Brexit as much due to resistance to supranationalism as immigration

The UK referendum vote to leave the European Union (EU) may have had as much to do with people’s distrust of international organisations as it did fear of immigration.

Researchers from the University of Kent’s schools of Psychology and Politics and International Relations found that Euroscepticism is not only shaped by attitudes towards immigration and feelings of national identity but also by opposition towards UK involvement in transnational organisations such as the EU.

Supranationalism is defined as the transfer of power from the national to the supranational level, leading to increased dependence on foreign political partners and increased social and cultural exchange.

Led by Dr Kristof Dhont, Senior Lecturer in Psychology, the team considered study respondents’ ideological predispositions, particularly preferences for cultural traditions and loyalty to national authority (termed right-wing authoritarianism) and a desire for group-based dominance and hierarchy in society (social dominance orientation) to see whether these predicted negative attitudes towards international institutions.

They found that people with higher levels of both these characteristics in their ideological outlook were less supportive of supranationalism, were more Eurosceptic, and found it more important that the UK ‘takes back control’.

This manifested itself in a preference for ‘prioritizing control’ in any post-Brexit scenario among those with a negative attitude towards the concept of supranationalism. This included ‘bringing back control of our laws to Parliament’ and ‘bringing back control of decisions over immigration to the UK’.

Another indicator was age, with older respondents also more likely to have a negative attitude towards the concept of supranationalism.

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The study, entitled The Psychology of Supranationalism: Its ideological correlates and implications for EU attitudes and post-Brexit preferences (Linus Peitz, Kistof Dhont, and Ben Seyd) is published in the journal Political Psychology. See: https://onlinelibrary.wiley.com/doi/abs/10.1111/pops.12542

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Tel: 01227 816768

Email: M.J.Herrema@kent.ac.uk

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Notes to editors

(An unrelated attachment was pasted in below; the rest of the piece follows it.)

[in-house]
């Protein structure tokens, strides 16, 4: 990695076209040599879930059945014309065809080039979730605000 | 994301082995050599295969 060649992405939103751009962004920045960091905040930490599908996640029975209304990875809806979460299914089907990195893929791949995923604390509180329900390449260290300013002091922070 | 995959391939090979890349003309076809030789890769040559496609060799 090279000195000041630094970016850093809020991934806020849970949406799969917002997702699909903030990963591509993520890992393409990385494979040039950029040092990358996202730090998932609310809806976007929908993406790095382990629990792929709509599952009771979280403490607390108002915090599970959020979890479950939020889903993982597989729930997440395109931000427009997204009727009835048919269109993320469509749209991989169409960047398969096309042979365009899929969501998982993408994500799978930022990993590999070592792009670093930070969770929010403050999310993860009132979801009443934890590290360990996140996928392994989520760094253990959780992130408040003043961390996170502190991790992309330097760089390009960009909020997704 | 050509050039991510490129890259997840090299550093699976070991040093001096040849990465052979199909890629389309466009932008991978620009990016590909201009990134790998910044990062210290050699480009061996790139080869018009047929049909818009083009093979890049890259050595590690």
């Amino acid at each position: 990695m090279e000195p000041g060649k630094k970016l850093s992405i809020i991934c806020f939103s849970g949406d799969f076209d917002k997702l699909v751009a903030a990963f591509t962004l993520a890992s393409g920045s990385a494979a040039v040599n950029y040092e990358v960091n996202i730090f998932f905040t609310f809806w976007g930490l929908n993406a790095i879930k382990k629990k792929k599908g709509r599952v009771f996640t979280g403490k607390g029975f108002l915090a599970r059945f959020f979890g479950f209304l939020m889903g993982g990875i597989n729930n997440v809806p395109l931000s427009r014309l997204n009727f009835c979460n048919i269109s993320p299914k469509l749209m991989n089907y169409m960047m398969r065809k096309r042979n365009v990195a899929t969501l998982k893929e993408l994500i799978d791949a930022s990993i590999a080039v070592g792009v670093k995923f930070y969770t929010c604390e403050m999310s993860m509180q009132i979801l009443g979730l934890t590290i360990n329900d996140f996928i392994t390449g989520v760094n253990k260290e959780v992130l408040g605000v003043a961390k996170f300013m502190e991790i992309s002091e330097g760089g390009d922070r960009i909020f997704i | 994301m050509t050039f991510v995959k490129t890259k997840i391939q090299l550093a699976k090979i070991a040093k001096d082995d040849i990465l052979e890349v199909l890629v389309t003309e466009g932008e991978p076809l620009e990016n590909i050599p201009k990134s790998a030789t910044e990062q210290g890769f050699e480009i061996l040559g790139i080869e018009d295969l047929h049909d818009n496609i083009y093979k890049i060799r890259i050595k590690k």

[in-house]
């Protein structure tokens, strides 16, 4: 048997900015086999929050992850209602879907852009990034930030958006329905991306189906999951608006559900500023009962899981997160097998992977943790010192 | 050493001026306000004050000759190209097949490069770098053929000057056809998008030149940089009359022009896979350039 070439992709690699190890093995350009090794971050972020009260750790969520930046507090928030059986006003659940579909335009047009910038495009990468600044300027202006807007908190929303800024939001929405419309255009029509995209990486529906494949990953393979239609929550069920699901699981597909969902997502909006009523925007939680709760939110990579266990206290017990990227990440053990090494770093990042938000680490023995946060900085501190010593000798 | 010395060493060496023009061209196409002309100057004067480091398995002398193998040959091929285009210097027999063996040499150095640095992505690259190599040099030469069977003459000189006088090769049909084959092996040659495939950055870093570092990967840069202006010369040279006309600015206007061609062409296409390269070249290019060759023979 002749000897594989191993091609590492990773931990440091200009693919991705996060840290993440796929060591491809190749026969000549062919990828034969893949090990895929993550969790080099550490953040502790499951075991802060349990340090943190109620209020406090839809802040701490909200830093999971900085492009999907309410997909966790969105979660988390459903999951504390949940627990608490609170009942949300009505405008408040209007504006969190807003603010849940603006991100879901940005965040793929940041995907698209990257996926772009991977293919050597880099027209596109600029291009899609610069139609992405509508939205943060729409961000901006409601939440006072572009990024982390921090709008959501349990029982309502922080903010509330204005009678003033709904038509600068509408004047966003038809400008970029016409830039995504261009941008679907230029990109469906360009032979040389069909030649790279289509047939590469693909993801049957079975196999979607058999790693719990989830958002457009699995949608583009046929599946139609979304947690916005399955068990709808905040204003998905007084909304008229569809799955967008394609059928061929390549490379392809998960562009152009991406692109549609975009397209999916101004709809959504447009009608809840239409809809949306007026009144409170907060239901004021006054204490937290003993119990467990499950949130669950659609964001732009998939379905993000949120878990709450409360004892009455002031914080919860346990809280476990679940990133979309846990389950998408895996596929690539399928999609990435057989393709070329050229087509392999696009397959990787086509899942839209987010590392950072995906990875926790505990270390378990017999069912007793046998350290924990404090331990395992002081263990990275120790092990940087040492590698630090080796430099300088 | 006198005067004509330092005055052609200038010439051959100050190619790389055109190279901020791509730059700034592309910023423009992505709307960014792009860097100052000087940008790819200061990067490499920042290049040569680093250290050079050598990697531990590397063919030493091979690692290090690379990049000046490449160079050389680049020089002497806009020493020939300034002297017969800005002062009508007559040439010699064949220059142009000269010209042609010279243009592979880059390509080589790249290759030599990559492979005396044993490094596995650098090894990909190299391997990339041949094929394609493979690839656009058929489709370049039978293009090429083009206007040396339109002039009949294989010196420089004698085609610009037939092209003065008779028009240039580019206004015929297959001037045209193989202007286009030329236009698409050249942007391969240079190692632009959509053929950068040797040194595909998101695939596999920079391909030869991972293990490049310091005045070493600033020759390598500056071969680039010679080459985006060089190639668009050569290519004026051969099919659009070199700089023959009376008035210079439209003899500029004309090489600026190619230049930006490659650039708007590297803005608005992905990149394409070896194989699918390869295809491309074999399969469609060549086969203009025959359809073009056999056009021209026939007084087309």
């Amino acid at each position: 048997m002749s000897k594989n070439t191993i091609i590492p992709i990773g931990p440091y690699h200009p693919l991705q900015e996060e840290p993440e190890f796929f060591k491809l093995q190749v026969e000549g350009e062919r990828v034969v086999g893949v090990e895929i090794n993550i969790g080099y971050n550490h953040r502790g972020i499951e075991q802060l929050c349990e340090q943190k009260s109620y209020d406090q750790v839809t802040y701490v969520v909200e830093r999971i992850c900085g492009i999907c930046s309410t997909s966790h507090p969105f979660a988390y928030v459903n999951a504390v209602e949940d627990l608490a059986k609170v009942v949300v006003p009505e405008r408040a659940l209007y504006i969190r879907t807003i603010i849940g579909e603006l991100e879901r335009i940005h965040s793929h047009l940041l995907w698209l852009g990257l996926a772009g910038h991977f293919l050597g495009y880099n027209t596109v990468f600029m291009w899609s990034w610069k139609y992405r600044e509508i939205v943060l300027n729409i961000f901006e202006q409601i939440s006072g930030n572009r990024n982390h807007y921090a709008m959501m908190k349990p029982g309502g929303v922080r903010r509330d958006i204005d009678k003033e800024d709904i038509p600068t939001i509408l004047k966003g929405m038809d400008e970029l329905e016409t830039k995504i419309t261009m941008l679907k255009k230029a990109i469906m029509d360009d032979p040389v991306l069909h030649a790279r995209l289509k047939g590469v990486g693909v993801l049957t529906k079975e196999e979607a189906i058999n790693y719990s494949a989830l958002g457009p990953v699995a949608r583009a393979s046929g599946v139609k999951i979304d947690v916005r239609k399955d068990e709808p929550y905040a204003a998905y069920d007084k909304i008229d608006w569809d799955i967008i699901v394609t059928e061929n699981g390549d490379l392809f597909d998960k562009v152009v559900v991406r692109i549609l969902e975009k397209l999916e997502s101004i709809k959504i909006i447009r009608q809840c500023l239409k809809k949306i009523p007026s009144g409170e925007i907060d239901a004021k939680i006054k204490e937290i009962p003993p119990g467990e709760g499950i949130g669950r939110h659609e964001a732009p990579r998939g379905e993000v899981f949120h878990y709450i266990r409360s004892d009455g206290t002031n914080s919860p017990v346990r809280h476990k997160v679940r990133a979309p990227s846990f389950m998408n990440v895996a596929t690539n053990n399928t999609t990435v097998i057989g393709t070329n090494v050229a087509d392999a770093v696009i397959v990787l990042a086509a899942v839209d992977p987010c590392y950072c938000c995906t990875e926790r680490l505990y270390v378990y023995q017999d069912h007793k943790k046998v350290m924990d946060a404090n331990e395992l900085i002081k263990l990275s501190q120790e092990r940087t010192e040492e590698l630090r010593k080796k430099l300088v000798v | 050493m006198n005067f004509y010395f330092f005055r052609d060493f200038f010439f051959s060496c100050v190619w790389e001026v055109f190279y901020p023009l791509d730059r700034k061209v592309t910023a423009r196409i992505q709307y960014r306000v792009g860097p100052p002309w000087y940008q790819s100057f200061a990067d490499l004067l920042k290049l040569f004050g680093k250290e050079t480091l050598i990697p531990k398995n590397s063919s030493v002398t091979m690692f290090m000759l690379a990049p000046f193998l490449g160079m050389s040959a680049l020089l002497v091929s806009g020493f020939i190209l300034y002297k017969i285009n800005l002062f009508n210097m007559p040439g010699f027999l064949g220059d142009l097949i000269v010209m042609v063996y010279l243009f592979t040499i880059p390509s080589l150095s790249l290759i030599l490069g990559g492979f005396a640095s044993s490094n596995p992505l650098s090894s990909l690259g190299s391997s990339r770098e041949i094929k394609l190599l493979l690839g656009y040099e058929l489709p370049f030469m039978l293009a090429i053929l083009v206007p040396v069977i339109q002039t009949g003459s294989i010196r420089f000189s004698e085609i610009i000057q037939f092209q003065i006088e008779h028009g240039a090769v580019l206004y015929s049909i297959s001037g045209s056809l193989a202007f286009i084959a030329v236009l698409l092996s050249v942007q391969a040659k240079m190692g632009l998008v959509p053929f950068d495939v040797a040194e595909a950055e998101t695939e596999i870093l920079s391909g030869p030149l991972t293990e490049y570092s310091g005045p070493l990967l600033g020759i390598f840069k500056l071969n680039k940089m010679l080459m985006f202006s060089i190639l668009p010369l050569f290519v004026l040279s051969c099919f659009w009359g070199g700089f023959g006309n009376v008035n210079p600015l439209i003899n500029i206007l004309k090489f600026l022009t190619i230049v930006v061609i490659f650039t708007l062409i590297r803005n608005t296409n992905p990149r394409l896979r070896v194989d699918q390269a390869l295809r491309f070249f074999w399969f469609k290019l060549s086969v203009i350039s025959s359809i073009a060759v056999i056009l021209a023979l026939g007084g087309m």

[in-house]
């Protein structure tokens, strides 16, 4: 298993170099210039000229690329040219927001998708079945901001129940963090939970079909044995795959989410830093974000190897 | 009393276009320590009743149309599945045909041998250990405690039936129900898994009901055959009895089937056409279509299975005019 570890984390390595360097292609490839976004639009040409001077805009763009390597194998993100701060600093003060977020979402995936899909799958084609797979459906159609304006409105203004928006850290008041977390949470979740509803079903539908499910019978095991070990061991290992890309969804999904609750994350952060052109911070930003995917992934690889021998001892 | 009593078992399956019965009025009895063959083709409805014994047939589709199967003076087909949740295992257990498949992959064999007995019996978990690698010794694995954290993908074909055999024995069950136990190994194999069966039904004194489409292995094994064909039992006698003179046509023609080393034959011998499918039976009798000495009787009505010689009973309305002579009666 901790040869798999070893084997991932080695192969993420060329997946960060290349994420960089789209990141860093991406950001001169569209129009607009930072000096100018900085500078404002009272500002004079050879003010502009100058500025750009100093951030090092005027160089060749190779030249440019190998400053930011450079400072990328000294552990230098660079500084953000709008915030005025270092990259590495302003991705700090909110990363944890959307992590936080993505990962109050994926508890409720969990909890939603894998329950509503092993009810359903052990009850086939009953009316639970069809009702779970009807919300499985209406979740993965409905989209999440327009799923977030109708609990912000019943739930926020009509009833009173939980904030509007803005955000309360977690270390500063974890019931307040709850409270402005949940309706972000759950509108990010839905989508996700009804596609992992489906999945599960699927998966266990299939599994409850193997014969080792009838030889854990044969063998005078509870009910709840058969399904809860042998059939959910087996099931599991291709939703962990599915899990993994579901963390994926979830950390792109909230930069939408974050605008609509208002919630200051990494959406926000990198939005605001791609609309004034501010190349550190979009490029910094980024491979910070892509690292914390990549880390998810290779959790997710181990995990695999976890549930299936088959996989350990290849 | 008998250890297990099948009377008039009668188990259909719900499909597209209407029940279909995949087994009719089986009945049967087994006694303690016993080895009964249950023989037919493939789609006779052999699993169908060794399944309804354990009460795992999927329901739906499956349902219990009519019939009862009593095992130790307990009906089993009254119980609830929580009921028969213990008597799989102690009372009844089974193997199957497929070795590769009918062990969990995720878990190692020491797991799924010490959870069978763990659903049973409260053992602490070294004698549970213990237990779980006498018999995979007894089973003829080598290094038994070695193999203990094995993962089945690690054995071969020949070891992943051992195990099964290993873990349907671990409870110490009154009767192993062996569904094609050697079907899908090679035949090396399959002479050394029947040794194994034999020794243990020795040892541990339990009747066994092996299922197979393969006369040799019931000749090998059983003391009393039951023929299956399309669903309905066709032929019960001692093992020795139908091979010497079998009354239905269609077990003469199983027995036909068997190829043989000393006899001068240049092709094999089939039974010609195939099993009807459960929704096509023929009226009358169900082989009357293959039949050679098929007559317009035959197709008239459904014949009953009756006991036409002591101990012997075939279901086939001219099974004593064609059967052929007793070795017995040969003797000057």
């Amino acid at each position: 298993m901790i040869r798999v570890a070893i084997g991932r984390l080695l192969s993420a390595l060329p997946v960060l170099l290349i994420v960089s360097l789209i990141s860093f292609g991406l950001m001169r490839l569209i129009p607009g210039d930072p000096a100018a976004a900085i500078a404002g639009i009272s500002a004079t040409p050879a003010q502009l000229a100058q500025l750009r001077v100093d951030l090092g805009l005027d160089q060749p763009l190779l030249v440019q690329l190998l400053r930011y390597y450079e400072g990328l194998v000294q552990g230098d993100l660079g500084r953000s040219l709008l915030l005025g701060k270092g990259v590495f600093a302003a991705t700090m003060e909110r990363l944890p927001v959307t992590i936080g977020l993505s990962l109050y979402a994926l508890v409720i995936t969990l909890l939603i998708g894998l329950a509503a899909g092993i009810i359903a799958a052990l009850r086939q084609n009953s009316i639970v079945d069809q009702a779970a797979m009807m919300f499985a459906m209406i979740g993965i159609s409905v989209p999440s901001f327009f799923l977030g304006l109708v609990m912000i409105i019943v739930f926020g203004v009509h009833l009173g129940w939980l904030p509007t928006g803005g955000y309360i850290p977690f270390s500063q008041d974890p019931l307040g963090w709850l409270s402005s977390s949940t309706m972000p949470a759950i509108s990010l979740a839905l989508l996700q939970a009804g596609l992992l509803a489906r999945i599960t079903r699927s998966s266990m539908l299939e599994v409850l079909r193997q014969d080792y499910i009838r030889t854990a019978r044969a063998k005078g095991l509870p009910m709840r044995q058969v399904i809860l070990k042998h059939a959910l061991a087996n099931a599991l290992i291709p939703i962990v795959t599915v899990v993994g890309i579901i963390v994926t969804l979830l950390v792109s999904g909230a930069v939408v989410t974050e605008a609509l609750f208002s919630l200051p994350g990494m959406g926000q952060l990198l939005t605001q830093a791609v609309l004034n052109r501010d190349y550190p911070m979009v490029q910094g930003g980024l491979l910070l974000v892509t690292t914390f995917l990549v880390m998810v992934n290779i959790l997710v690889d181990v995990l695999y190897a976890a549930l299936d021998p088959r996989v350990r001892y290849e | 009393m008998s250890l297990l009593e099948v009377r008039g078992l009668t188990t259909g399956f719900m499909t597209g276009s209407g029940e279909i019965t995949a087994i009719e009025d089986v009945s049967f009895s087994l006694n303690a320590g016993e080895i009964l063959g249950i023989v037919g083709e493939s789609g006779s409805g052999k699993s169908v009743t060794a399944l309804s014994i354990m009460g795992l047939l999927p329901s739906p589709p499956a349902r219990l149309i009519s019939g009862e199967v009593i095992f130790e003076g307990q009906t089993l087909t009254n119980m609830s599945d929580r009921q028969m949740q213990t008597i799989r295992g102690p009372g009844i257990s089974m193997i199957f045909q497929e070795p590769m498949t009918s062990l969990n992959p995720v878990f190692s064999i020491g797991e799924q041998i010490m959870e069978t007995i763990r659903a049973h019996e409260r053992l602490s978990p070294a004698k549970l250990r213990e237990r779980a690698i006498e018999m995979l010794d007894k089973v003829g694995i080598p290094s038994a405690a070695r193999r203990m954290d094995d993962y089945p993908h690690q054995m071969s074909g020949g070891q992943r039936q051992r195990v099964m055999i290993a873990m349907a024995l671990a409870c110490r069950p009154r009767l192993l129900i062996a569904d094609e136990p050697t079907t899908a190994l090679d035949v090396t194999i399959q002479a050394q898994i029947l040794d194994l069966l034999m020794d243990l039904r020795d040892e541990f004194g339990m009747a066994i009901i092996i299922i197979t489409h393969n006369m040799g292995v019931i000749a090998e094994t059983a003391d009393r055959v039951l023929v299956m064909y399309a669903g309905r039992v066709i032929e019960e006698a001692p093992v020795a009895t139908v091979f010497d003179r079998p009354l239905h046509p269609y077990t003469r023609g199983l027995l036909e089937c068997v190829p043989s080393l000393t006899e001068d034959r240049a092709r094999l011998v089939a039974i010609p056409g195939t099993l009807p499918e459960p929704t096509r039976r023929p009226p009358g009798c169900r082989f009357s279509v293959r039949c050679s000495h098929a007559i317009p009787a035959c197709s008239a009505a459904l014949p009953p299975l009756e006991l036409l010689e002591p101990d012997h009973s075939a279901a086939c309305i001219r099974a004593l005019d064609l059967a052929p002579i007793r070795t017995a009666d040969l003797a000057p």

Established in 1965, the University of Kent – the UK’s European university – now has almost 20,000 students across campuses or study centres at Canterbury, Medway, Tonbridge, Brussels, Paris, Athens and Rome.

It has been ranked 22nd in the Guardian University Guide 2018 and 25th in the Complete University Guide 2018, and in June 2017 was awarded a gold rating, the highest, in the UK Government’s Teaching Excellence Framework (TEF).In the Times Higher Education (THE) World University Rankings 2015-16, it is in the top 10% of the world’s leading universities for international outlook and 66th in its table of the most international universities in the world. The THE also ranked the University as 20th in its ‘Table of Tables’ 2016.

Kent is ranked 17th in the UK for research intensity (REF 2014). It has world-leading research in all subjects and 97% of its research is deemed by the REF to be of international quality.

In the National Student Survey 2016, Kent achieved the fourth highest score for overall student satisfaction, out of all publicly funded, multi-faculty universities. Along with the universities of East Anglia and Essex, Kent is a member of the Eastern Arc Research Consortium (http://www.kent.ac.uk/about/partnerships/eastern-arc.html).

The University is worth £0.7 billion to the economy of the south east and supports more than 7,800 jobs in the region. Student off-campus spend contributes £293.3m and 2,532 full-time-equivalent jobs to those totals.

Kent has received two Queen’s Anniversary prizes for Higher and Further Education.

Media Contact
Martin Herrema
m.j.herrema@kent.ac.uk
http://dx.doi.org/10.1111/pops.12542

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